French stamps

1937 Paris International Exhibition

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This article was published in the October 2019 edition of 'Stamp Collector'. The magazine's laid out version with pictures can be seen here.

All eyes on Paris

Expo programme cover

A poster from the 1937 exhibition

Eighty years' ago, political extremism was a big part of European life and this was reflected in the Paris International Exhibition of 1937. Fascism was vying with communism to win hearts and minds across the continent and France had intended to promote a peaceful unifying event.

However, the exposition had so many problems, it was to be France's sixth and last international exhibition. The postal commemorations and promotions that went alongside it fared badly too, with fakes, unissued stamps, panicked withdrawals and bad workmanship leading to the production of stamps that have become some of France's rarest.

The postal input started in January 1936, when a competition was launched to design the stamps to publicise the exhibition. The monetary prize was a derisory 5,000 francs but the prestige was considered sufficient for top designers to submit up their work for the six stamps needed.


The Galanis stamp featuring the messenger god Mercury

While the new designs were being submitted, printing trials were being undertaken to see if the higher value, larger format, stamps could be produced in two colours - unusual in France before the 1950s. The 25c potter stamp, from the 1925 set celebrating the International Exhibition of Modern Decorative Arts, was chosen to try out varying combinations of colours.

In June 1936, a sheet of 75 stamps was produced for each of the four different colour essais printed using a typography process. This test seems to have worked and it is not known why the postal authorities did not proceed with the two-colour combination - the large format stamps would remain printed in monochrome. The costs involved could have had something to do with the decision, as the country was in dire financial straits at the time. Although never issued, the trial sheets did leak out and a set of four stamps can sell for a 1,000 euros online.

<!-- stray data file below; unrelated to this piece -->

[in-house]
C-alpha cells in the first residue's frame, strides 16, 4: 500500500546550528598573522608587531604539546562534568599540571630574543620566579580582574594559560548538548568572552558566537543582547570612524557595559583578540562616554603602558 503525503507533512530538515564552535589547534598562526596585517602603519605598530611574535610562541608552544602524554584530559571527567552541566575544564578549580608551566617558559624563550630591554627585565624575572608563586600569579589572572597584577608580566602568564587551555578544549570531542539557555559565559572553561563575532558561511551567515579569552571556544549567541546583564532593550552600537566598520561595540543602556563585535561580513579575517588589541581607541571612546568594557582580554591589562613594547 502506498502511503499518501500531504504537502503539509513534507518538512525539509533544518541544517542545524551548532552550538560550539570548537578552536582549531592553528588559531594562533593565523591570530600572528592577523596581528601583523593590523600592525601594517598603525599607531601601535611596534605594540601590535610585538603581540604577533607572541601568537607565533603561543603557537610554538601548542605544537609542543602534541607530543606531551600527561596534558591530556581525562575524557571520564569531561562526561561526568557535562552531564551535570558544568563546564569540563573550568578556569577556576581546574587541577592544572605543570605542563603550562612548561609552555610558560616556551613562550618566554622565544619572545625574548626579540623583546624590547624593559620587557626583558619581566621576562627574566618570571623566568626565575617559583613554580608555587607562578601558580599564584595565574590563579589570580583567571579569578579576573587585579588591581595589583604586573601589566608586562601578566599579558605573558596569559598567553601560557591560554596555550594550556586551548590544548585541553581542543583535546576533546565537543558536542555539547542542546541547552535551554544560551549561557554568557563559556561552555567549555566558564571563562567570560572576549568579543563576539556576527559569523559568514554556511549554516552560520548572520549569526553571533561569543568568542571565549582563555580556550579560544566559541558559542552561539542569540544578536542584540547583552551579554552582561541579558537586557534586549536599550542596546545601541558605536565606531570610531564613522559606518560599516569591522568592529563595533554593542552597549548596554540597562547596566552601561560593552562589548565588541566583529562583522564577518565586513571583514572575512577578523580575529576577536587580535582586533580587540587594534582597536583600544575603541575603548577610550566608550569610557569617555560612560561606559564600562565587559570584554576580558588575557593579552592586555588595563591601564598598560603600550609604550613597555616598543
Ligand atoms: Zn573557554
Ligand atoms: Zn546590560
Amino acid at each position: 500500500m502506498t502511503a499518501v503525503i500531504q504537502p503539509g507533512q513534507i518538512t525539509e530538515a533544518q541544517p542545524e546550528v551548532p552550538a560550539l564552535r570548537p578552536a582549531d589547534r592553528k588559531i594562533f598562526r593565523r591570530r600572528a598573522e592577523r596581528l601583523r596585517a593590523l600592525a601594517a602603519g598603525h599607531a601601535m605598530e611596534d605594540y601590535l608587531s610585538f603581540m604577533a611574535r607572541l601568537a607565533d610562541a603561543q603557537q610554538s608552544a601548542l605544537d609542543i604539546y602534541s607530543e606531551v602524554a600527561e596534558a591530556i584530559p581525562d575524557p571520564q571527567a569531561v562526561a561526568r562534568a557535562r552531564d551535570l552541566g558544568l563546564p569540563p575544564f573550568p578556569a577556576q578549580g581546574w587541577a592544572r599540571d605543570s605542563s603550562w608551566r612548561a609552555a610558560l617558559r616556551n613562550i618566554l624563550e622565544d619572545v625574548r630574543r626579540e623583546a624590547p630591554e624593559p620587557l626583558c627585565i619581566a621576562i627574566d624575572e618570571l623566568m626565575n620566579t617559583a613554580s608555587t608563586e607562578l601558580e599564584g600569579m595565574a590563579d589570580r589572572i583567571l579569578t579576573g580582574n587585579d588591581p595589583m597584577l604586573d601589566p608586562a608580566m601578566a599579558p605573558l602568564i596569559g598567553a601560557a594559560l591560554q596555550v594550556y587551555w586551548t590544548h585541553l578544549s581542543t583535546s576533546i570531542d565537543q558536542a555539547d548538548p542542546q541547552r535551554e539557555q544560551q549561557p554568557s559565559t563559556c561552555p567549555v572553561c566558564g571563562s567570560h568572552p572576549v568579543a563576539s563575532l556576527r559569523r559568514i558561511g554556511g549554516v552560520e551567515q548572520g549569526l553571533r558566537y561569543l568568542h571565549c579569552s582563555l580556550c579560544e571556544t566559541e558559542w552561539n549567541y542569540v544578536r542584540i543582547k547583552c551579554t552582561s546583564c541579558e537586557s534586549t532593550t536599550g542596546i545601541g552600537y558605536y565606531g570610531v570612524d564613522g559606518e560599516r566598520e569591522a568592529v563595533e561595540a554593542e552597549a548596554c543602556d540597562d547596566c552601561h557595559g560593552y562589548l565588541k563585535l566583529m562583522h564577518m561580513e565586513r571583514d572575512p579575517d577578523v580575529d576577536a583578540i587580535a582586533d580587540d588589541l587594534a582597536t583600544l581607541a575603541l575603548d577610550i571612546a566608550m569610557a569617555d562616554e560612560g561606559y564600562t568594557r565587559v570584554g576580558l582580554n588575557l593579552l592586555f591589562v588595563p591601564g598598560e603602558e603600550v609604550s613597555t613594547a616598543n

The four lower denomination stamps featured one design executed by Démétrius Galanis. He was a professor at l'Ecole des Beaux Arts and a designer of books. Galanis's figure ofMercury placed in front of the new Palais de Chaillot was commissioned for the four smaller format and value stamps. The 20c for internal printed matter, the 30c for foreign printed matter, the 40c for internal postcards and 50c for internal letters.


The Daragnès-design was used for both the 90c and 1Fr50c stamp.

The other successful designer was Jean-Gabriel Daragnès. He was a prolific book designer specialising in wood engravings. His design featuring a hand pulling back a curtain to reveal the world was accepted and placed on the two larger, higher value stamps - the 90c for foreign postcards and the 1f 50c for foreign letters.

Things go pear-shaped

The reception for the six stamps on 15 September 1936 was underwhelming, to say the least. Galanis' Mercury was derided as being skeletal and Deragnès' globe behind a curtain "pretentious". One headline ran "Ils ont ridiculisé l'art graphique français". Unfortunately, this wasn't the only problem coinciding with the release.

The franc was devalued by 30% at the end of that month and the Minister of the Interior was so savaged by the French press that he took his own life in October. The stamps were, in comparison, a minor problem but nevertheless it was decided to stop printing them that month.

More embarrassment was to come on 11 May 1937. The Postes, Télégraphique et Téléphones  (PTT) announced the "total et immediate"  withdrawal of the stamps. Two days later, the nation's newspapers told the story why. On 2 April, Aimé Brun, a philatelic expert, had asked Baron de Vinck, an important collector of coin datés and millésimes of the time, if he considered a sheet of 100 x 50c Galanis stamps to be a forgery.


The fake 50c Galanis stamp, forged in 1937, is on the left. Some of the buildings to the right of 'ON' on the fake have disappeared. The horn of the fake is not complete and the lettering is slightly thicker than the original.

The Baron did, and the stamps were traced back to a postal recette auxiliare at Viroflay near Versailles. Two forgers were apprehended and claimed to have made 24,000 stamps which were nearly all retrieved. The forgeries varied from the original in a number of ways: the signature D Galanis became O Galanis; the orange colour was redder than it should have been; the reverse of the stamp was warped as if it had been re-gummed; and finally "le genie n'a pas de sexe".

Jules Piel design

Coins datés for the Jules Piel design issued in 1937

The Galanis stamp debacle was not quite over. In the final days of printing the 50c it was noticed that too much blue had been placed in the colouring and that the red-orange colour had turned to red-carmine. The effected sheets were put to one side to incinerate. However, two or three were squirreled away and sold off. It is now considered officially as a colour variety of the original and listed in the Stanley Gibbons France catalogue as 558a. The Gibbons' price for one of France's rarest stamps is currently £15,000 though, buyer-beware, there are more forgeries than genuine versions of this stamp.

After the turmoil with the designs, execution and distribution of the 1936 publicity stamps for the exhibition, the PTT decided to take no chances with the commemorative issue. The stamp that was meant to coincide with the opening of the exhibition was handed over to Jules Piel.

Piel engraved over 150 stamps for France alone. He was commissioned to engrave threeMariannedefinitives, which is usually regarded as the greatest honour for a French engraver.